The Washington Post

Where domestic energy comes from, in 5 maps


Chevron Corp assembles two ultramodern deepwater oil production platforms at a shipyard in Ingleside, Texas, September 20, 2013. (REUTERS/Kristen Hays)

For the first time in two decades, the United States extracted more oil than it imported from abroad in October, the White House said Wednesday. The rapid expansion of domestic oil production is thanks in large part to extraction on private and state lands and to new technologies that allow companies to extract oil in different ways.

That got us thinking: Where does our oil come from? For that matter, where do all of our energy sources — coal, natural gas and electricity included — come from?

The Department of Energy has the answers: Texas, Wyoming, Louisiana and North Dakota are close to the top-producing states in most categories. The Rust Belt still produces tons of coal, while the Sun Belt leads the charge in electricity production.

Here’s where we get our energy, measured in trillions of BTUs:

(Source: Department of Energy)

Texas and Wyoming produced more than ten thousand trillion — or one quintillion — BTUs of energy in 2011, the Energy Department said. Louisiana, Pennsylvania and West Virginia produce more than 3.8 quadrillion BTUs, rounding out the top five.

Here’s where crude oil comes from, in thousands of barrels:

(Source: Department of Energy)

No surprise, Texas is the big dog, producing more than 81 million barrels of crude in July of this year. The Bakken oil field in North Dakota produced 27 million barrels that month, while California and Alaska each produced more than 15 million barrels.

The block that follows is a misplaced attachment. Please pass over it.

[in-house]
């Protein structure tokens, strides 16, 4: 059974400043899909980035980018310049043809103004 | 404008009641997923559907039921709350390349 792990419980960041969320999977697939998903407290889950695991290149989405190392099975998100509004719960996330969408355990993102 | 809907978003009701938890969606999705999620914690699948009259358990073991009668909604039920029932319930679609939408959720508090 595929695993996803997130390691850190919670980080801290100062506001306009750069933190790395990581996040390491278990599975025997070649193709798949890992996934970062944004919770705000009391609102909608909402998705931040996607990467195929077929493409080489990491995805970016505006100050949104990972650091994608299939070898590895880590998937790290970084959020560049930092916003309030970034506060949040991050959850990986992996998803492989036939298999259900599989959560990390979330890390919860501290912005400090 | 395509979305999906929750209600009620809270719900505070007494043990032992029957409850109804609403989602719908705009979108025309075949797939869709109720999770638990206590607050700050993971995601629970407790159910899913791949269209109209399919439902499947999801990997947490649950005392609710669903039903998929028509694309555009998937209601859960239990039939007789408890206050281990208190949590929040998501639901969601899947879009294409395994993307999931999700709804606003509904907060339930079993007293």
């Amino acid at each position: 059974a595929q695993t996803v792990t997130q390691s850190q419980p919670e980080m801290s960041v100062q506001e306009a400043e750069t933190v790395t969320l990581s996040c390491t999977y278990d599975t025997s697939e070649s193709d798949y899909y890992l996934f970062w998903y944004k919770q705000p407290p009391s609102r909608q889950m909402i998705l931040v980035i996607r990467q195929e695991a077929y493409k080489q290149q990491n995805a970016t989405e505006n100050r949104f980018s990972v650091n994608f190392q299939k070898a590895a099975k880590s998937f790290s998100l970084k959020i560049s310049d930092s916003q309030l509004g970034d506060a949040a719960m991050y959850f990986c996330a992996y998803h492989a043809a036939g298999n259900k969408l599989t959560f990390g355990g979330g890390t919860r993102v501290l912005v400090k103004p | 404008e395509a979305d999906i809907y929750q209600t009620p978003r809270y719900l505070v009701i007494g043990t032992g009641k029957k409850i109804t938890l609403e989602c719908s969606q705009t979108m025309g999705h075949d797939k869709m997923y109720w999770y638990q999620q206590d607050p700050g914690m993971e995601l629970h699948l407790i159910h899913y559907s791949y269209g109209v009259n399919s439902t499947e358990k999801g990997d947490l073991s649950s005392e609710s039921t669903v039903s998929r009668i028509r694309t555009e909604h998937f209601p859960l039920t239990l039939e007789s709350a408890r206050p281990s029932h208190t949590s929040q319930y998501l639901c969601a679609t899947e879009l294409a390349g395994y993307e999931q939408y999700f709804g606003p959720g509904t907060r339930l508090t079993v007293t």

Here’s where natural gas comes from, measured in millions of cubic feet:

(Source: Department of Energy)

Texas (are we getting repetitive?) is far and away the leader, producing 7 trillion cubic feet in 2011. Louisiana produced 3 trillion, and Wyoming 2 trillion, cubic feet. Another five states — Oklahoma, Colorado, Pennsylvania, New Mexico and Arkansas — produced more than 1 trillion cubic feet in July.

But Texas doesn’t win the coal wars. Here’s where our coal comes from, in thousands of short tons:

(Source: Department of Energy)

Wyoming is the leader of the pack, producing 438 million short tons of coal in 2011. West Virginia and Kentucky, which each produce more than 100 million short tons, are distant podium finishers.

Here’s where we produce our electricity, measured in thousands of megawatts:

(Source: Department of Energy)

Texas is back on top, at 43 million megawatts in July 2013. Pennsylvania, Florida and California all produce more than 20 million megawatts, the Energy Department said.

The low-generating states are, perhaps not surprisingly, the smaller states: Rhode Island produces just 3 trillion BTUs of energy per month, while Delaware produces 4 trillion. Hawaii only produces 19 trillion, the Energy Department said — almost all of it from electricity.

Reid Wilson covers national politics and Congress for The Washington Post. He is the author of Read In, The Post’s morning tip sheet on politics.

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